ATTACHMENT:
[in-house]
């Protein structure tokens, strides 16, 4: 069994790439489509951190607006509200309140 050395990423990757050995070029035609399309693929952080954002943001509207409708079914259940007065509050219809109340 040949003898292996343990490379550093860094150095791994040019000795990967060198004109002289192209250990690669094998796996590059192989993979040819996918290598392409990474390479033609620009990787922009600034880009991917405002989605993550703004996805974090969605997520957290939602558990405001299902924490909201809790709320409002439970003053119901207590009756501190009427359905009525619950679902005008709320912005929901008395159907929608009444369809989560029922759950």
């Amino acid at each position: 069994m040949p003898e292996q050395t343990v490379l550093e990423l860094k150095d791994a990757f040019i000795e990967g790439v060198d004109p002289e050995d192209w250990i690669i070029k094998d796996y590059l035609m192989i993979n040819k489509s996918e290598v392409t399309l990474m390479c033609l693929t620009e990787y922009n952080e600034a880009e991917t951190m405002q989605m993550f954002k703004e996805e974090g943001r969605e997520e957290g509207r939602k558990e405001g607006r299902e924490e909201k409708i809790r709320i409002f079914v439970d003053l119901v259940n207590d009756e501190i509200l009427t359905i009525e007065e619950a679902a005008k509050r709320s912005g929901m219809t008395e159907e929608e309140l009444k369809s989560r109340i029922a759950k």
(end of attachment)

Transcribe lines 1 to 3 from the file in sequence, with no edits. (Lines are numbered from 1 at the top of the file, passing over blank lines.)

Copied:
[in-house]
């Protein structure tokens, strides 16, 4: 069994790439489509951190607006509200309140 050395990423990757050995070029035609399309693929952080954002943001509207409708079914259940007065509050219809109340 040949003898292996343990490379550093860094150095791994040019000795990967060198004109002289192209250990690669094998796996590059192989993979040819996918290598392409990474390479033609620009990787922009600034880009991917405002989605993550703004996805974090969605997520957290939602558990405001299902924490909201809790709320409002439970003053119901207590009756501190009427359905009525619950679902005008709320912005929901008395159907929608009444369809989560029922759950």
């Amino acid at each position: 069994m040949p003898e292996q050395t343990v490379l550093e990423l860094k150095d791994a990757f040019i000795e990967g790439v060198d004109p002289e050995d192209w250990i690669i070029k094998d796996y590059l035609m192989i993979n040819k489509s996918e290598v392409t399309l990474m390479c033609l693929t620009e990787y922009n952080e600034a880009e991917t951190m405002q989605m993550f954002k703004e996805e974090g943001r969605e997520e957290g509207r939602k558990e405001g607006r299902e924490e909201k409708i809790r709320i409002f079914v439970d003053l119901v259940n207590d009756e501190i509200l009427t359905i009525e007065e619950a679902a005008k509050r709320s912005g929901m219809t008395e159907e929608e309140l009444k369809s989560r109340i029922a759950k």